Trademarks are yet another form of intellectual property (IP) and in the U.S. protection is provided both by Federal statute (i.e. the Lanham Act) and state statutory and common law (see What Law Controls?). Under the Lanham Act, a seller of goods and services must register with the U.S. Patent and Trademark Office (USPTO) in order to get the desired protection. The registration with the USPTO can be done completely electronically and the agency's website provides many useful tools for conducting trademark searches, as well as providing other helpful information that guides the registration process. That said, the casual user should be forewarned that there is a "hierarchy of complexity" with respect to various Federal IP registrations, with copyright residing at the low end of the complexity hierarchy and patents at the high end. Trademark registration falls somewhere in between.
Trademarks are generally distinctive symbols that sellers use to identify their goods or services. The initial purpose was to provide "clarity in the marketplace" (see History) by allowing consumers to readily recognize (via the mark) the source of the goods. While trademarks continue to serve this purpose, today they also constitute an important part of a "business/corporate identity strategy" as well as playing a significant role in marketing campaigns and brand building initiatives. The explosive growth of the Internet has unfortunately had the side of effect of providing incentives for the unscrupulous to "hijack" and otherwise abuse the exclusive rights of trademark holders through insidious, and often difficult to detect, schemes. Where appropriate this tutorial will illustrate the pitfalls that the unsuspecting and unwary may encounter.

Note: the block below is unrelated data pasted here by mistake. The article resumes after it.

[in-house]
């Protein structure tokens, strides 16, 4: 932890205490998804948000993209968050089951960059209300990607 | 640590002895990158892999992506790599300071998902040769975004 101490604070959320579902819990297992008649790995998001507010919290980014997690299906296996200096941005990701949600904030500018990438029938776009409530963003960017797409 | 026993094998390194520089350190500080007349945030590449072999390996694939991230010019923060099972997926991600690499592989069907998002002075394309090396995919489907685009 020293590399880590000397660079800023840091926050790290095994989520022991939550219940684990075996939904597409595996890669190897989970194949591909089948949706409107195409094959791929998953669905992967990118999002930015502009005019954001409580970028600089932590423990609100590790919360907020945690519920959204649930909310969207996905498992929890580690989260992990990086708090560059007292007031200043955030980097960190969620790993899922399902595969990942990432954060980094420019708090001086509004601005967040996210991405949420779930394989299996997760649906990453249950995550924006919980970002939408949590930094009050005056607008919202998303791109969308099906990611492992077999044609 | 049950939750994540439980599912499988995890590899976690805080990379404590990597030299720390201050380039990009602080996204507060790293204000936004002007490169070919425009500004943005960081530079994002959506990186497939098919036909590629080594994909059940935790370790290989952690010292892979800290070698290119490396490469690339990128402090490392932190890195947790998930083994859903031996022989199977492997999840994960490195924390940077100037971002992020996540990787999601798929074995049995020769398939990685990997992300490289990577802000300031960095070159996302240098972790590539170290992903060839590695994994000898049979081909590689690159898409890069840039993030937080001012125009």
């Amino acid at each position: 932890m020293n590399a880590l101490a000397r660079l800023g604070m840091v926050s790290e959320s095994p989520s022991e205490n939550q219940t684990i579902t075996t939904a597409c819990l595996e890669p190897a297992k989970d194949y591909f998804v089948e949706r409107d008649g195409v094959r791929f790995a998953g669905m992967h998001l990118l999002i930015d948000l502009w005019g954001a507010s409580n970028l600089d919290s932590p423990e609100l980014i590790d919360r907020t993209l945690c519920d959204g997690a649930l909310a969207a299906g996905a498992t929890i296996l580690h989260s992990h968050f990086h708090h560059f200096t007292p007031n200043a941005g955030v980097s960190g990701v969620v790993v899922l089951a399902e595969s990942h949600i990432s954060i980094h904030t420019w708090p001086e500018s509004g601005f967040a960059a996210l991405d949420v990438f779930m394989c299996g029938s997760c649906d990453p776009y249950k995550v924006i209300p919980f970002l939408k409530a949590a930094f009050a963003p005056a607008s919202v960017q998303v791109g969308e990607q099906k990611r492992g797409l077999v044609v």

Unlike copyright, which attaches when the expression is captured in a fixed and tangible medium (see Copyright Tutorial), a trademark must be "used in commerce" in order for the "bundle of rights" to attach. In general, the holder gets an exclusive right to use to mark for the type of good and services under which it is registered, and the right to bring a cause of action against sellers that use marks that are "substantially similar." This latter point gives rise to complexities when attempting to select a mark. It is not sufficient that the mark be unique, it must also not be "substantially similar" to an existing mark in its class. As discussed in other sections of this tutorial, one way to mitigate this problem is to use a completely arbitrary and "made up" mark (e.g. analogous to the naming conventions, and trademark selections, of many so called "Web 2.0" companies). While this does not eliminate the legal issue (i.e. a search is still required) it does go a long ways towards reducing the risk.
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